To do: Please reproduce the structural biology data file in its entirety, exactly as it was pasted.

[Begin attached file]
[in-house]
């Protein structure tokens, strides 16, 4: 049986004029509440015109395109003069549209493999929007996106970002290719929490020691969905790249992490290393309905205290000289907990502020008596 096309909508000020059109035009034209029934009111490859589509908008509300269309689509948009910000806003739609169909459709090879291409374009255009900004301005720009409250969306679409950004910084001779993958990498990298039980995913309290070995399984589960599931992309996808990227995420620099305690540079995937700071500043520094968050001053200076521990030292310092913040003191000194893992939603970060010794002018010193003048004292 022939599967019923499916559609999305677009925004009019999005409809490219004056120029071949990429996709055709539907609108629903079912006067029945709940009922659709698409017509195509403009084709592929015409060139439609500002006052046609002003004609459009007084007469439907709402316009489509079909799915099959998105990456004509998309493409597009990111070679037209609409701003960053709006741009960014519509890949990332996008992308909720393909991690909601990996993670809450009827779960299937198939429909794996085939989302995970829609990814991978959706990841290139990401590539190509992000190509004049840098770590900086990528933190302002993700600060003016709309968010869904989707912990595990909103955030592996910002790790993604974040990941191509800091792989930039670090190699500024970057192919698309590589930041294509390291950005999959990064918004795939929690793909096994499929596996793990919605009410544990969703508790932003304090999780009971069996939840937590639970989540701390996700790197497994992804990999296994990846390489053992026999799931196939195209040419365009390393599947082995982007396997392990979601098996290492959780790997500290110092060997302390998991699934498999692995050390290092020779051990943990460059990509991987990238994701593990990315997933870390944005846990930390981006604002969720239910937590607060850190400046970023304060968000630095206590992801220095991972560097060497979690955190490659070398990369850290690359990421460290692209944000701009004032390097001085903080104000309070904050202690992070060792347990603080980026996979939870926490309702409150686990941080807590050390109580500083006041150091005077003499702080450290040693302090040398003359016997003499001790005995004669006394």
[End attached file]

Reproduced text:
[in-house]
């Protein structure tokens, strides 16, 4: 049986004029509440015109395109003069549209493999929007996106970002290719929490020691969905790249992490290393309905205290000289907990502020008596 096309909508000020059109035009034209029934009111490859589509908008509300269309689509948009910000806003739609169909459709090879291409374009255009900004301005720009409250969306679409950004910084001779993958990498990298039980995913309290070995399984589960599931992309996808990227995420620099305690540079995937700071500043520094968050001053200076521990030292310092913040003191000194893992939603970060010794002018010193003048004292 022939599967019923499916559609999305677009925004009019999005409809490219004056120029071949990429996709055709539907609108629903079912006067029945709940009922659709698409017509195509403009084709592929015409060139439609500002006052046609002003004609459009007084007469439907709402316009489509079909799915099959998105990456004509998309493409597009990111070679037209609409701003960053709006741009960014519509890949990332996008992308909720393909991690909601990996993670809450009827779960299937198939429909794996085939989302995970829609990814991978959706990841290139990401590539190509992000190509004049840098770590900086990528933190302002993700600060003016709309968010869904989707912990595990909103955030592996910002790790993604974040990941191509800091792989930039670090190699500024970057192919698309590589930041294509390291950005999959990064918004795939929690793909096994499929596996793990919605009410544990969703508790932003304090999780009971069996939840937590639970989540701390996700790197497994992804990999296994990846390489053992026999799931196939195209040419365009390393599947082995982007396997392990979601098996290492959780790997500290110092060997302390998991699934498999692995050390290092020779051990943990460059990509991987990238994701593990990315997933870390944005846990930390981006604002969720239910937590607060850190400046970023304060968000630095206590992801220095991972560097060497979690955190490659070398990369850290690359990421460290692209944000701009004032390097001085903080104000309070904050202690992070060792347990603080980026996979939870926490309702409150686990941080807590050390109580500083006041150091005077003499702080450290040693302090040398003359016997003499001790005995004669006394």